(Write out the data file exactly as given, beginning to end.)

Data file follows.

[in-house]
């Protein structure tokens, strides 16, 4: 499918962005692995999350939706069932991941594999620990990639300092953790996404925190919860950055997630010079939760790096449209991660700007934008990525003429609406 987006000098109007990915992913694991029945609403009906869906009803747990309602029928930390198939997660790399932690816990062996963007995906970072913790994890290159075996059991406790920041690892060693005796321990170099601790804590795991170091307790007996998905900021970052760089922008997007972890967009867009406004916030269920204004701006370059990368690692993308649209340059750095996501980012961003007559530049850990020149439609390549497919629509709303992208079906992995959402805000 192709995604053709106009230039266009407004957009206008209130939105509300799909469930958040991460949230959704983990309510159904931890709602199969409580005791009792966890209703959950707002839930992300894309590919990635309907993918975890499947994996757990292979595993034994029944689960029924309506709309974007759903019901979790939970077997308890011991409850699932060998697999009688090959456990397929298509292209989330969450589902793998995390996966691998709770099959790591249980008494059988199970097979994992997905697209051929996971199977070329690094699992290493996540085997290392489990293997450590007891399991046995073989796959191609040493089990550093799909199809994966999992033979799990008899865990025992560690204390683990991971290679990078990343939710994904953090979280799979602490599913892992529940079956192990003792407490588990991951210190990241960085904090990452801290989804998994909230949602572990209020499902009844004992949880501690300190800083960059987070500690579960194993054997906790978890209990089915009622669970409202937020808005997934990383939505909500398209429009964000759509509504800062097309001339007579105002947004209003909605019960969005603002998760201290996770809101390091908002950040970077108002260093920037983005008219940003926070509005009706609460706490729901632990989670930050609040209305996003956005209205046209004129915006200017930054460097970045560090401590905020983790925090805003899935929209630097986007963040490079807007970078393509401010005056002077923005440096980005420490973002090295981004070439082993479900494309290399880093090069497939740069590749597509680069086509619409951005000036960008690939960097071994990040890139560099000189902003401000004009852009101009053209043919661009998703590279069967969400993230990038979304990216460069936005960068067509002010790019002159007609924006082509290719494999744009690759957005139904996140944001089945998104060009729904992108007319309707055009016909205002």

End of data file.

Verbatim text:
[in-house]
């Protein structure tokens, strides 16, 4: 499918962005692995999350939706069932991941594999620990990639300092953790996404925190919860950055997630010079939760790096449209991660700007934008990525003429609406 987006000098109007990915992913694991029945609403009906869906009803747990309602029928930390198939997660790399932690816990062996963007995906970072913790994890290159075996059991406790920041690892060693005796321990170099601790804590795991170091307790007996998905900021970052760089922008997007972890967009867009406004916030269920204004701006370059990368690692993308649209340059750095996501980012961003007559530049850990020149439609390549497919629509709303992208079906992995959402805000 192709995604053709106009230039266009407004957009206008209130939105509300799909469930958040991460949230959704983990309510159904931890709602199969409580005791009792966890209703959950707002839930992300894309590919990635309907993918975890499947994996757990292979595993034994029944689960029924309506709309974007759903019901979790939970077997308890011991409850699932060998697999009688090959456990397929298509292209989330969450589902793998995390996966691998709770099959790591249980008494059988199970097979994992997905697209051929996971199977070329690094699992290493996540085997290392489990293997450590007891399991046995073989796959191609040493089990550093799909199809994966999992033979799990008899865990025992560690204390683990991971290679990078990343939710994904953090979280799979602490599913892992529940079956192990003792407490588990991951210190990241960085904090990452801290989804998994909230949602572990209020499902009844004992949880501690300190800083960059987070500690579960194993054997906790978890209990089915009622669970409202937020808005997934990383939505909500398209429009964000759509509504800062097309001339007579105002947004209003909605019960969005603002998760201290996770809101390091908002950040970077108002260093920037983005008219940003926070509005009706609460706490729901632990989670930050609040209305996003956005209205046209004129915006200017930054460097970045560090401590905020983790925090805003899935929209630097986007963040490079807007970078393509401010005056002077923005440096980005420490973002090295981004070439082993479900494309290399880093090069497939740069590749597509680069086509619409951005000036960008690939960097071994990040890139560099000189902003401000004009852009101009053209043919661009998703590279069967969400993230990038979304990216460069936005960068067509002010790019002159007609924006082509290719494999744009690759957005139904996140944001089945998104060009729904992108007319309707055009016909205002």